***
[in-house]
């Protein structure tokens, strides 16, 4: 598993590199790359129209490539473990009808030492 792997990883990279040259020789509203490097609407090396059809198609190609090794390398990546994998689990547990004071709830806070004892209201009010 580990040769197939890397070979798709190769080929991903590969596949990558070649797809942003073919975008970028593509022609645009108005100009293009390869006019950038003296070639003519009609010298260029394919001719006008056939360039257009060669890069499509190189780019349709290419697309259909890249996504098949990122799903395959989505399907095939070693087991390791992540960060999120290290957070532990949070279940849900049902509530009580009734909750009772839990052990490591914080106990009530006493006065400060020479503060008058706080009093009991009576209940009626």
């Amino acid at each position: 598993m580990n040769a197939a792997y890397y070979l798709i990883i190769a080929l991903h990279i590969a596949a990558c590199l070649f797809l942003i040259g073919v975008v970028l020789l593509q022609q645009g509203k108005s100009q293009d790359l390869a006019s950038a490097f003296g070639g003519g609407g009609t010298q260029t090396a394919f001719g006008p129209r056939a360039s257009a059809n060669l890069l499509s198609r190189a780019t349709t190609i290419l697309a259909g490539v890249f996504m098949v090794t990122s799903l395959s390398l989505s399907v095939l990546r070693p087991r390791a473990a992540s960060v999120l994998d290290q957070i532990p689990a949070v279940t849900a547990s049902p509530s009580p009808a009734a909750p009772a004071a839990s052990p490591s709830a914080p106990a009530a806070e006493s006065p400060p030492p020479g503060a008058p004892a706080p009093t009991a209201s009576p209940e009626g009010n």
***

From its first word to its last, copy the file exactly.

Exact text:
[in-house]
């Protein structure tokens, strides 16, 4: 598993590199790359129209490539473990009808030492 792997990883990279040259020789509203490097609407090396059809198609190609090794390398990546994998689990547990004071709830806070004892209201009010 580990040769197939890397070979798709190769080929991903590969596949990558070649797809942003073919975008970028593509022609645009108005100009293009390869006019950038003296070639003519009609010298260029394919001719006008056939360039257009060669890069499509190189780019349709290419697309259909890249996504098949990122799903395959989505399907095939070693087991390791992540960060999120290290957070532990949070279940849900049902509530009580009734909750009772839990052990490591914080106990009530006493006065400060020479503060008058706080009093009991009576209940009626």
């Amino acid at each position: 598993m580990n040769a197939a792997y890397y070979l798709i990883i190769a080929l991903h990279i590969a596949a990558c590199l070649f797809l942003i040259g073919v975008v970028l020789l593509q022609q645009g509203k108005s100009q293009d790359l390869a006019s950038a490097f003296g070639g003519g609407g009609t010298q260029t090396a394919f001719g006008p129209r056939a360039s257009a059809n060669l890069l499509s198609r190189a780019t349709t190609i290419l697309a259909g490539v890249f996504m098949v090794t990122s799903l395959s390398l989505s399907v095939l990546r070693p087991r390791a473990a992540s960060v999120l994998d290290q957070i532990p689990a949070v279940t849900a547990s049902p509530s009580p009808a009734a909750p009772a004071a839990s052990p490591s709830a914080p106990a009530a806070e006493s006065p400060p030492p020479g503060a008058p004892a706080p009093t009991a209201s009576p209940e009626g009010n």